He woke, suddenly, from a dream disturbed by whispers. He reached out, but his hand found only the book that had slid from him as he had fallen asleep; found only the space where she had once lain. She herself was gone, twenty months past.
He forsook the bed in turn, and wondered at the time. He crossed to the window, where heavy curtains blocked out whatever light there might yet be, and drew them back – but it was still night. He watched and listened to the darkness, and reflected.
Grief, he observed, had form; absence had presence. At its end, her life had been light, feather-like, a wisp waiting trembling for the cut. Sheared, he had made for her a monument – white slabs of marble levelled in unequal remembrance of her brittle beauty. In death, she had taken on the presence, and the permanence, of stone.
In the sky above, as he watched, slivers of starlight merged and took on meaning. A cloud passed over Alquatelpë, leaving only a solitary wing visible; in the West, Soronúmë hovered – bright and remote, sure in his purpose and biding his time.
He turned his mind swiftly to consideration of the practical – of the voyage he had lately made, from Pelargir, and the trials of sea travel... of the journey beginning the next morning, and the parlous state of the roads through Lebennin... of the White City and how it might be faring without him to oversee all its affairs— Then he heard whispers again, in the night.
They were coming from below his window. Shadows were moving there too; and then they resolved themselves into his father-in-law – and his younger boy! What could bring them out so early? he thought, exasperated. Tomorrow, no doubt, the boy would be tired and out of sorts – and it was not his grandsire that would be troubled with him, but his sire.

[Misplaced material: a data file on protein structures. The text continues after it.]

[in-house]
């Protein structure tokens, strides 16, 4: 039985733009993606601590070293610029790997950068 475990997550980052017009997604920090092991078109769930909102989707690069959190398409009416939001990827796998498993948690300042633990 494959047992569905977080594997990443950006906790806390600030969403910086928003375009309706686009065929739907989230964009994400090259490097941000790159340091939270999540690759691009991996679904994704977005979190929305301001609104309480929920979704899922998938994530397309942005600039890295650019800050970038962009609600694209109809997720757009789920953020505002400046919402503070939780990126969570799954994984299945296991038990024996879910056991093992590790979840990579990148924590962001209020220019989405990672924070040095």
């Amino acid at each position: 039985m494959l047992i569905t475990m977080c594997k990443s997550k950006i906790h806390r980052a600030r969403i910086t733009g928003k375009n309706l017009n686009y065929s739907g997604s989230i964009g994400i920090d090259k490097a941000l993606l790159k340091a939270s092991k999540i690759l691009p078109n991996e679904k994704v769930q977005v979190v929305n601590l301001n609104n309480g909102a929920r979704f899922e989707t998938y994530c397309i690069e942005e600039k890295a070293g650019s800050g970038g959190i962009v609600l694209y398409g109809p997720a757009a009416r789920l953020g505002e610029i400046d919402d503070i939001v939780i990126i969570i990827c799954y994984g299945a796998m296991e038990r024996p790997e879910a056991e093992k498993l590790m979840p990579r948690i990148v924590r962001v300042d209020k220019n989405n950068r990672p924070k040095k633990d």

“There,” said the old man, “there – can you see?”
“I think so...” answered the boy. “Yes, I have it! A handle, and there’s the blade.”
“The Sickle,” his grandsire agreed.
Adrahil was teaching him the stars, Denethor realized – and recalled a promise made about a map, if the boy showed willing... So, Faramir had enlisted his grandsire to aid him, it seemed...
“Or the Valacirca, since I know you prefer the names in Elvish,” the man said, a smile in his voice. “It was set in the northern sky in the Elder Days, as a promise that the darkness of that time would pass. I saved it for last, as our farewell. For even the deathless,” he murmured, “know everything comes to an end. All joys – and all sorrows.”
Denethor looked up at the northern sky, to the seven stars raised there.
“Thirty years ago,” the old man said, “I stood on this very spot and showed it to a little girl not much older than you.”
“Did... she like the stars?” the boy said.
“Yes, she did— Do you remember her, Faramir?”
“Sometimes...” His voice wavered uncertainly, like grass in the wind.
“And your father,” Adrahil asked, “does he say much about her?”
The night gained substance, and weight.
“No,” the boy replied. “But sometimes he gets sad.”
Watching, Denethor thought, and whispering.
He listened, closely.
“Come along,” the elder said, at length, and sighing. “One last look at the Sickle, and then back to bed. A long day for you tomorrow.”
The fond grumbling of an old man lifting a loved boy up into his arms, some last words about the hope that hung in the heavens, and then they were gone... And if the Steward of Gondor, watching the stars and hearing all, thought too of their promise, or if he thought only of his wife, scythed too soon – this tale cannot tell.
Altariel, 3rd-5th November 2003